II 320


Document Type

Course Change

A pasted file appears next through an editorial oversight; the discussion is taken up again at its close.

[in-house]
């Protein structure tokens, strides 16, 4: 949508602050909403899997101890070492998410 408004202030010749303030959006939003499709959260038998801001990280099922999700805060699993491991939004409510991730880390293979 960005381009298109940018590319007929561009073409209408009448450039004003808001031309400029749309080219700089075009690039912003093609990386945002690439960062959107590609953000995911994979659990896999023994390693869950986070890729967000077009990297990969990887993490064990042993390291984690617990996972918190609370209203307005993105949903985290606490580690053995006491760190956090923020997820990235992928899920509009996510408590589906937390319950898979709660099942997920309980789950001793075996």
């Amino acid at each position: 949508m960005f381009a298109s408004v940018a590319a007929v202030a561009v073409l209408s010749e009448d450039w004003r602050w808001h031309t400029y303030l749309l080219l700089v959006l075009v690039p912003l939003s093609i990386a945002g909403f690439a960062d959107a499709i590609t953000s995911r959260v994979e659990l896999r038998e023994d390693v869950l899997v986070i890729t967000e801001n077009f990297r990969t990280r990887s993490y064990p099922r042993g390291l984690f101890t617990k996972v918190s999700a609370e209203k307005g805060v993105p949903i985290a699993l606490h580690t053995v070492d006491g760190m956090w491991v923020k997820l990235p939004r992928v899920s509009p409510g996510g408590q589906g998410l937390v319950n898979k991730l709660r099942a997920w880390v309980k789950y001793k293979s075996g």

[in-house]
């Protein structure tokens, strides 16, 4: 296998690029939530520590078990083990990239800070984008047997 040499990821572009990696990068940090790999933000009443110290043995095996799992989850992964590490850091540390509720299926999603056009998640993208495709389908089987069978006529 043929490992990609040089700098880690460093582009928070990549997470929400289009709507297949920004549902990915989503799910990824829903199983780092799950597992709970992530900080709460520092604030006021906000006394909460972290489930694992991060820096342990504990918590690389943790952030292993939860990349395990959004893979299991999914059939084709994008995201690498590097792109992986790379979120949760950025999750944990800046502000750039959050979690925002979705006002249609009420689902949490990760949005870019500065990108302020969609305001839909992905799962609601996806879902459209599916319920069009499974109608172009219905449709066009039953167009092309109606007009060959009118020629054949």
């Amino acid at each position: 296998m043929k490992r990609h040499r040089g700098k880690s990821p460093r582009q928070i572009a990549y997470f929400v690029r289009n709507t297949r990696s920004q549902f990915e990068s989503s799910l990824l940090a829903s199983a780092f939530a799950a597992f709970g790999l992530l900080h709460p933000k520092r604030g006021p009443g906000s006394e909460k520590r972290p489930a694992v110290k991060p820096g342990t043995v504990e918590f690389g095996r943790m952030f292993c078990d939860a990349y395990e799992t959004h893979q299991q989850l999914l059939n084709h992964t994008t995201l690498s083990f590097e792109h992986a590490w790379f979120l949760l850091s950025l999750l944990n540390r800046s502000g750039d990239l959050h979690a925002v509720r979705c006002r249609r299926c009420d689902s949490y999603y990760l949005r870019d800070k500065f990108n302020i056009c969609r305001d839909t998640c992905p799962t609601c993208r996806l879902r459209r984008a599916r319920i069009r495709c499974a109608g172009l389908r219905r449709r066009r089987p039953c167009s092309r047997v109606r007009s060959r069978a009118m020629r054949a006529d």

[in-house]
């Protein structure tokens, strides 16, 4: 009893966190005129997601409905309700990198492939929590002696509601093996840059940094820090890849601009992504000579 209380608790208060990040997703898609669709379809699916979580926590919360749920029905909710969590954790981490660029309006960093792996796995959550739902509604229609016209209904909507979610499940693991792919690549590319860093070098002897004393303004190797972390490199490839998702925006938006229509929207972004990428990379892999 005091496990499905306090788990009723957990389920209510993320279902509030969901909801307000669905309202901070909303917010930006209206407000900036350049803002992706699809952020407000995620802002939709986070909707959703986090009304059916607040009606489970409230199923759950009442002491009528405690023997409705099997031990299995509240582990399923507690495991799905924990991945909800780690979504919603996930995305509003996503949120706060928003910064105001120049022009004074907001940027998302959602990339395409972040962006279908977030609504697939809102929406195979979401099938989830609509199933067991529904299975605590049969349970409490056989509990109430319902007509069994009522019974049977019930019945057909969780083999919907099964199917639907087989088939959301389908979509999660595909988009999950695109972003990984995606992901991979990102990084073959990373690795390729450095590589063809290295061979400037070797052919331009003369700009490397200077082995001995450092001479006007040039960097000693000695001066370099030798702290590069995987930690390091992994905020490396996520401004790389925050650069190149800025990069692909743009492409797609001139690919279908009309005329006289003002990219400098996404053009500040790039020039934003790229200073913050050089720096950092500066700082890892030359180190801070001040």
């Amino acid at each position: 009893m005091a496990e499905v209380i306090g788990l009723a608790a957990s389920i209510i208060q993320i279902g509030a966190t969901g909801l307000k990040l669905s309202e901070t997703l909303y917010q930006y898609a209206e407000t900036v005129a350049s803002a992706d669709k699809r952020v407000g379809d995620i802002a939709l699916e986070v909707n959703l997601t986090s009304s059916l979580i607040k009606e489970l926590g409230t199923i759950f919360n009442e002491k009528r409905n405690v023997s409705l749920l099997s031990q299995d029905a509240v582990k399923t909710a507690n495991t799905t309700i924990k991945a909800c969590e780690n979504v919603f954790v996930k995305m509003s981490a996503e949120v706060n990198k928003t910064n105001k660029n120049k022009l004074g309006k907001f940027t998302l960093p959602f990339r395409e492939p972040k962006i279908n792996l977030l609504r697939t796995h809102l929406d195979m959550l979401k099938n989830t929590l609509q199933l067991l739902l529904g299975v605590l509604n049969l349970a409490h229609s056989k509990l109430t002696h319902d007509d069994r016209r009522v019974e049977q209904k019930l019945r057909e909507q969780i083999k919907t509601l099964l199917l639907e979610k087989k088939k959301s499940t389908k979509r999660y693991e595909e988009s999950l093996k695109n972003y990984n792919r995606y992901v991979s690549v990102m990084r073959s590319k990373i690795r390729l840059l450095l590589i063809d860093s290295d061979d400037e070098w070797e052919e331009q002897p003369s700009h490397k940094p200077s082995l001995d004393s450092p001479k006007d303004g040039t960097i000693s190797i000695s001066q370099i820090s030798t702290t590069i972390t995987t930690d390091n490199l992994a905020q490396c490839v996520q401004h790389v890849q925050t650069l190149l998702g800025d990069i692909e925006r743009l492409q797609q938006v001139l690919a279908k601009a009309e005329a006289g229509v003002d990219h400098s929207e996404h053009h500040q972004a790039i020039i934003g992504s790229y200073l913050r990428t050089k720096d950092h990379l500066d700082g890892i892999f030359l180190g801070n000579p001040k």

Alternate Date

2007 - 2008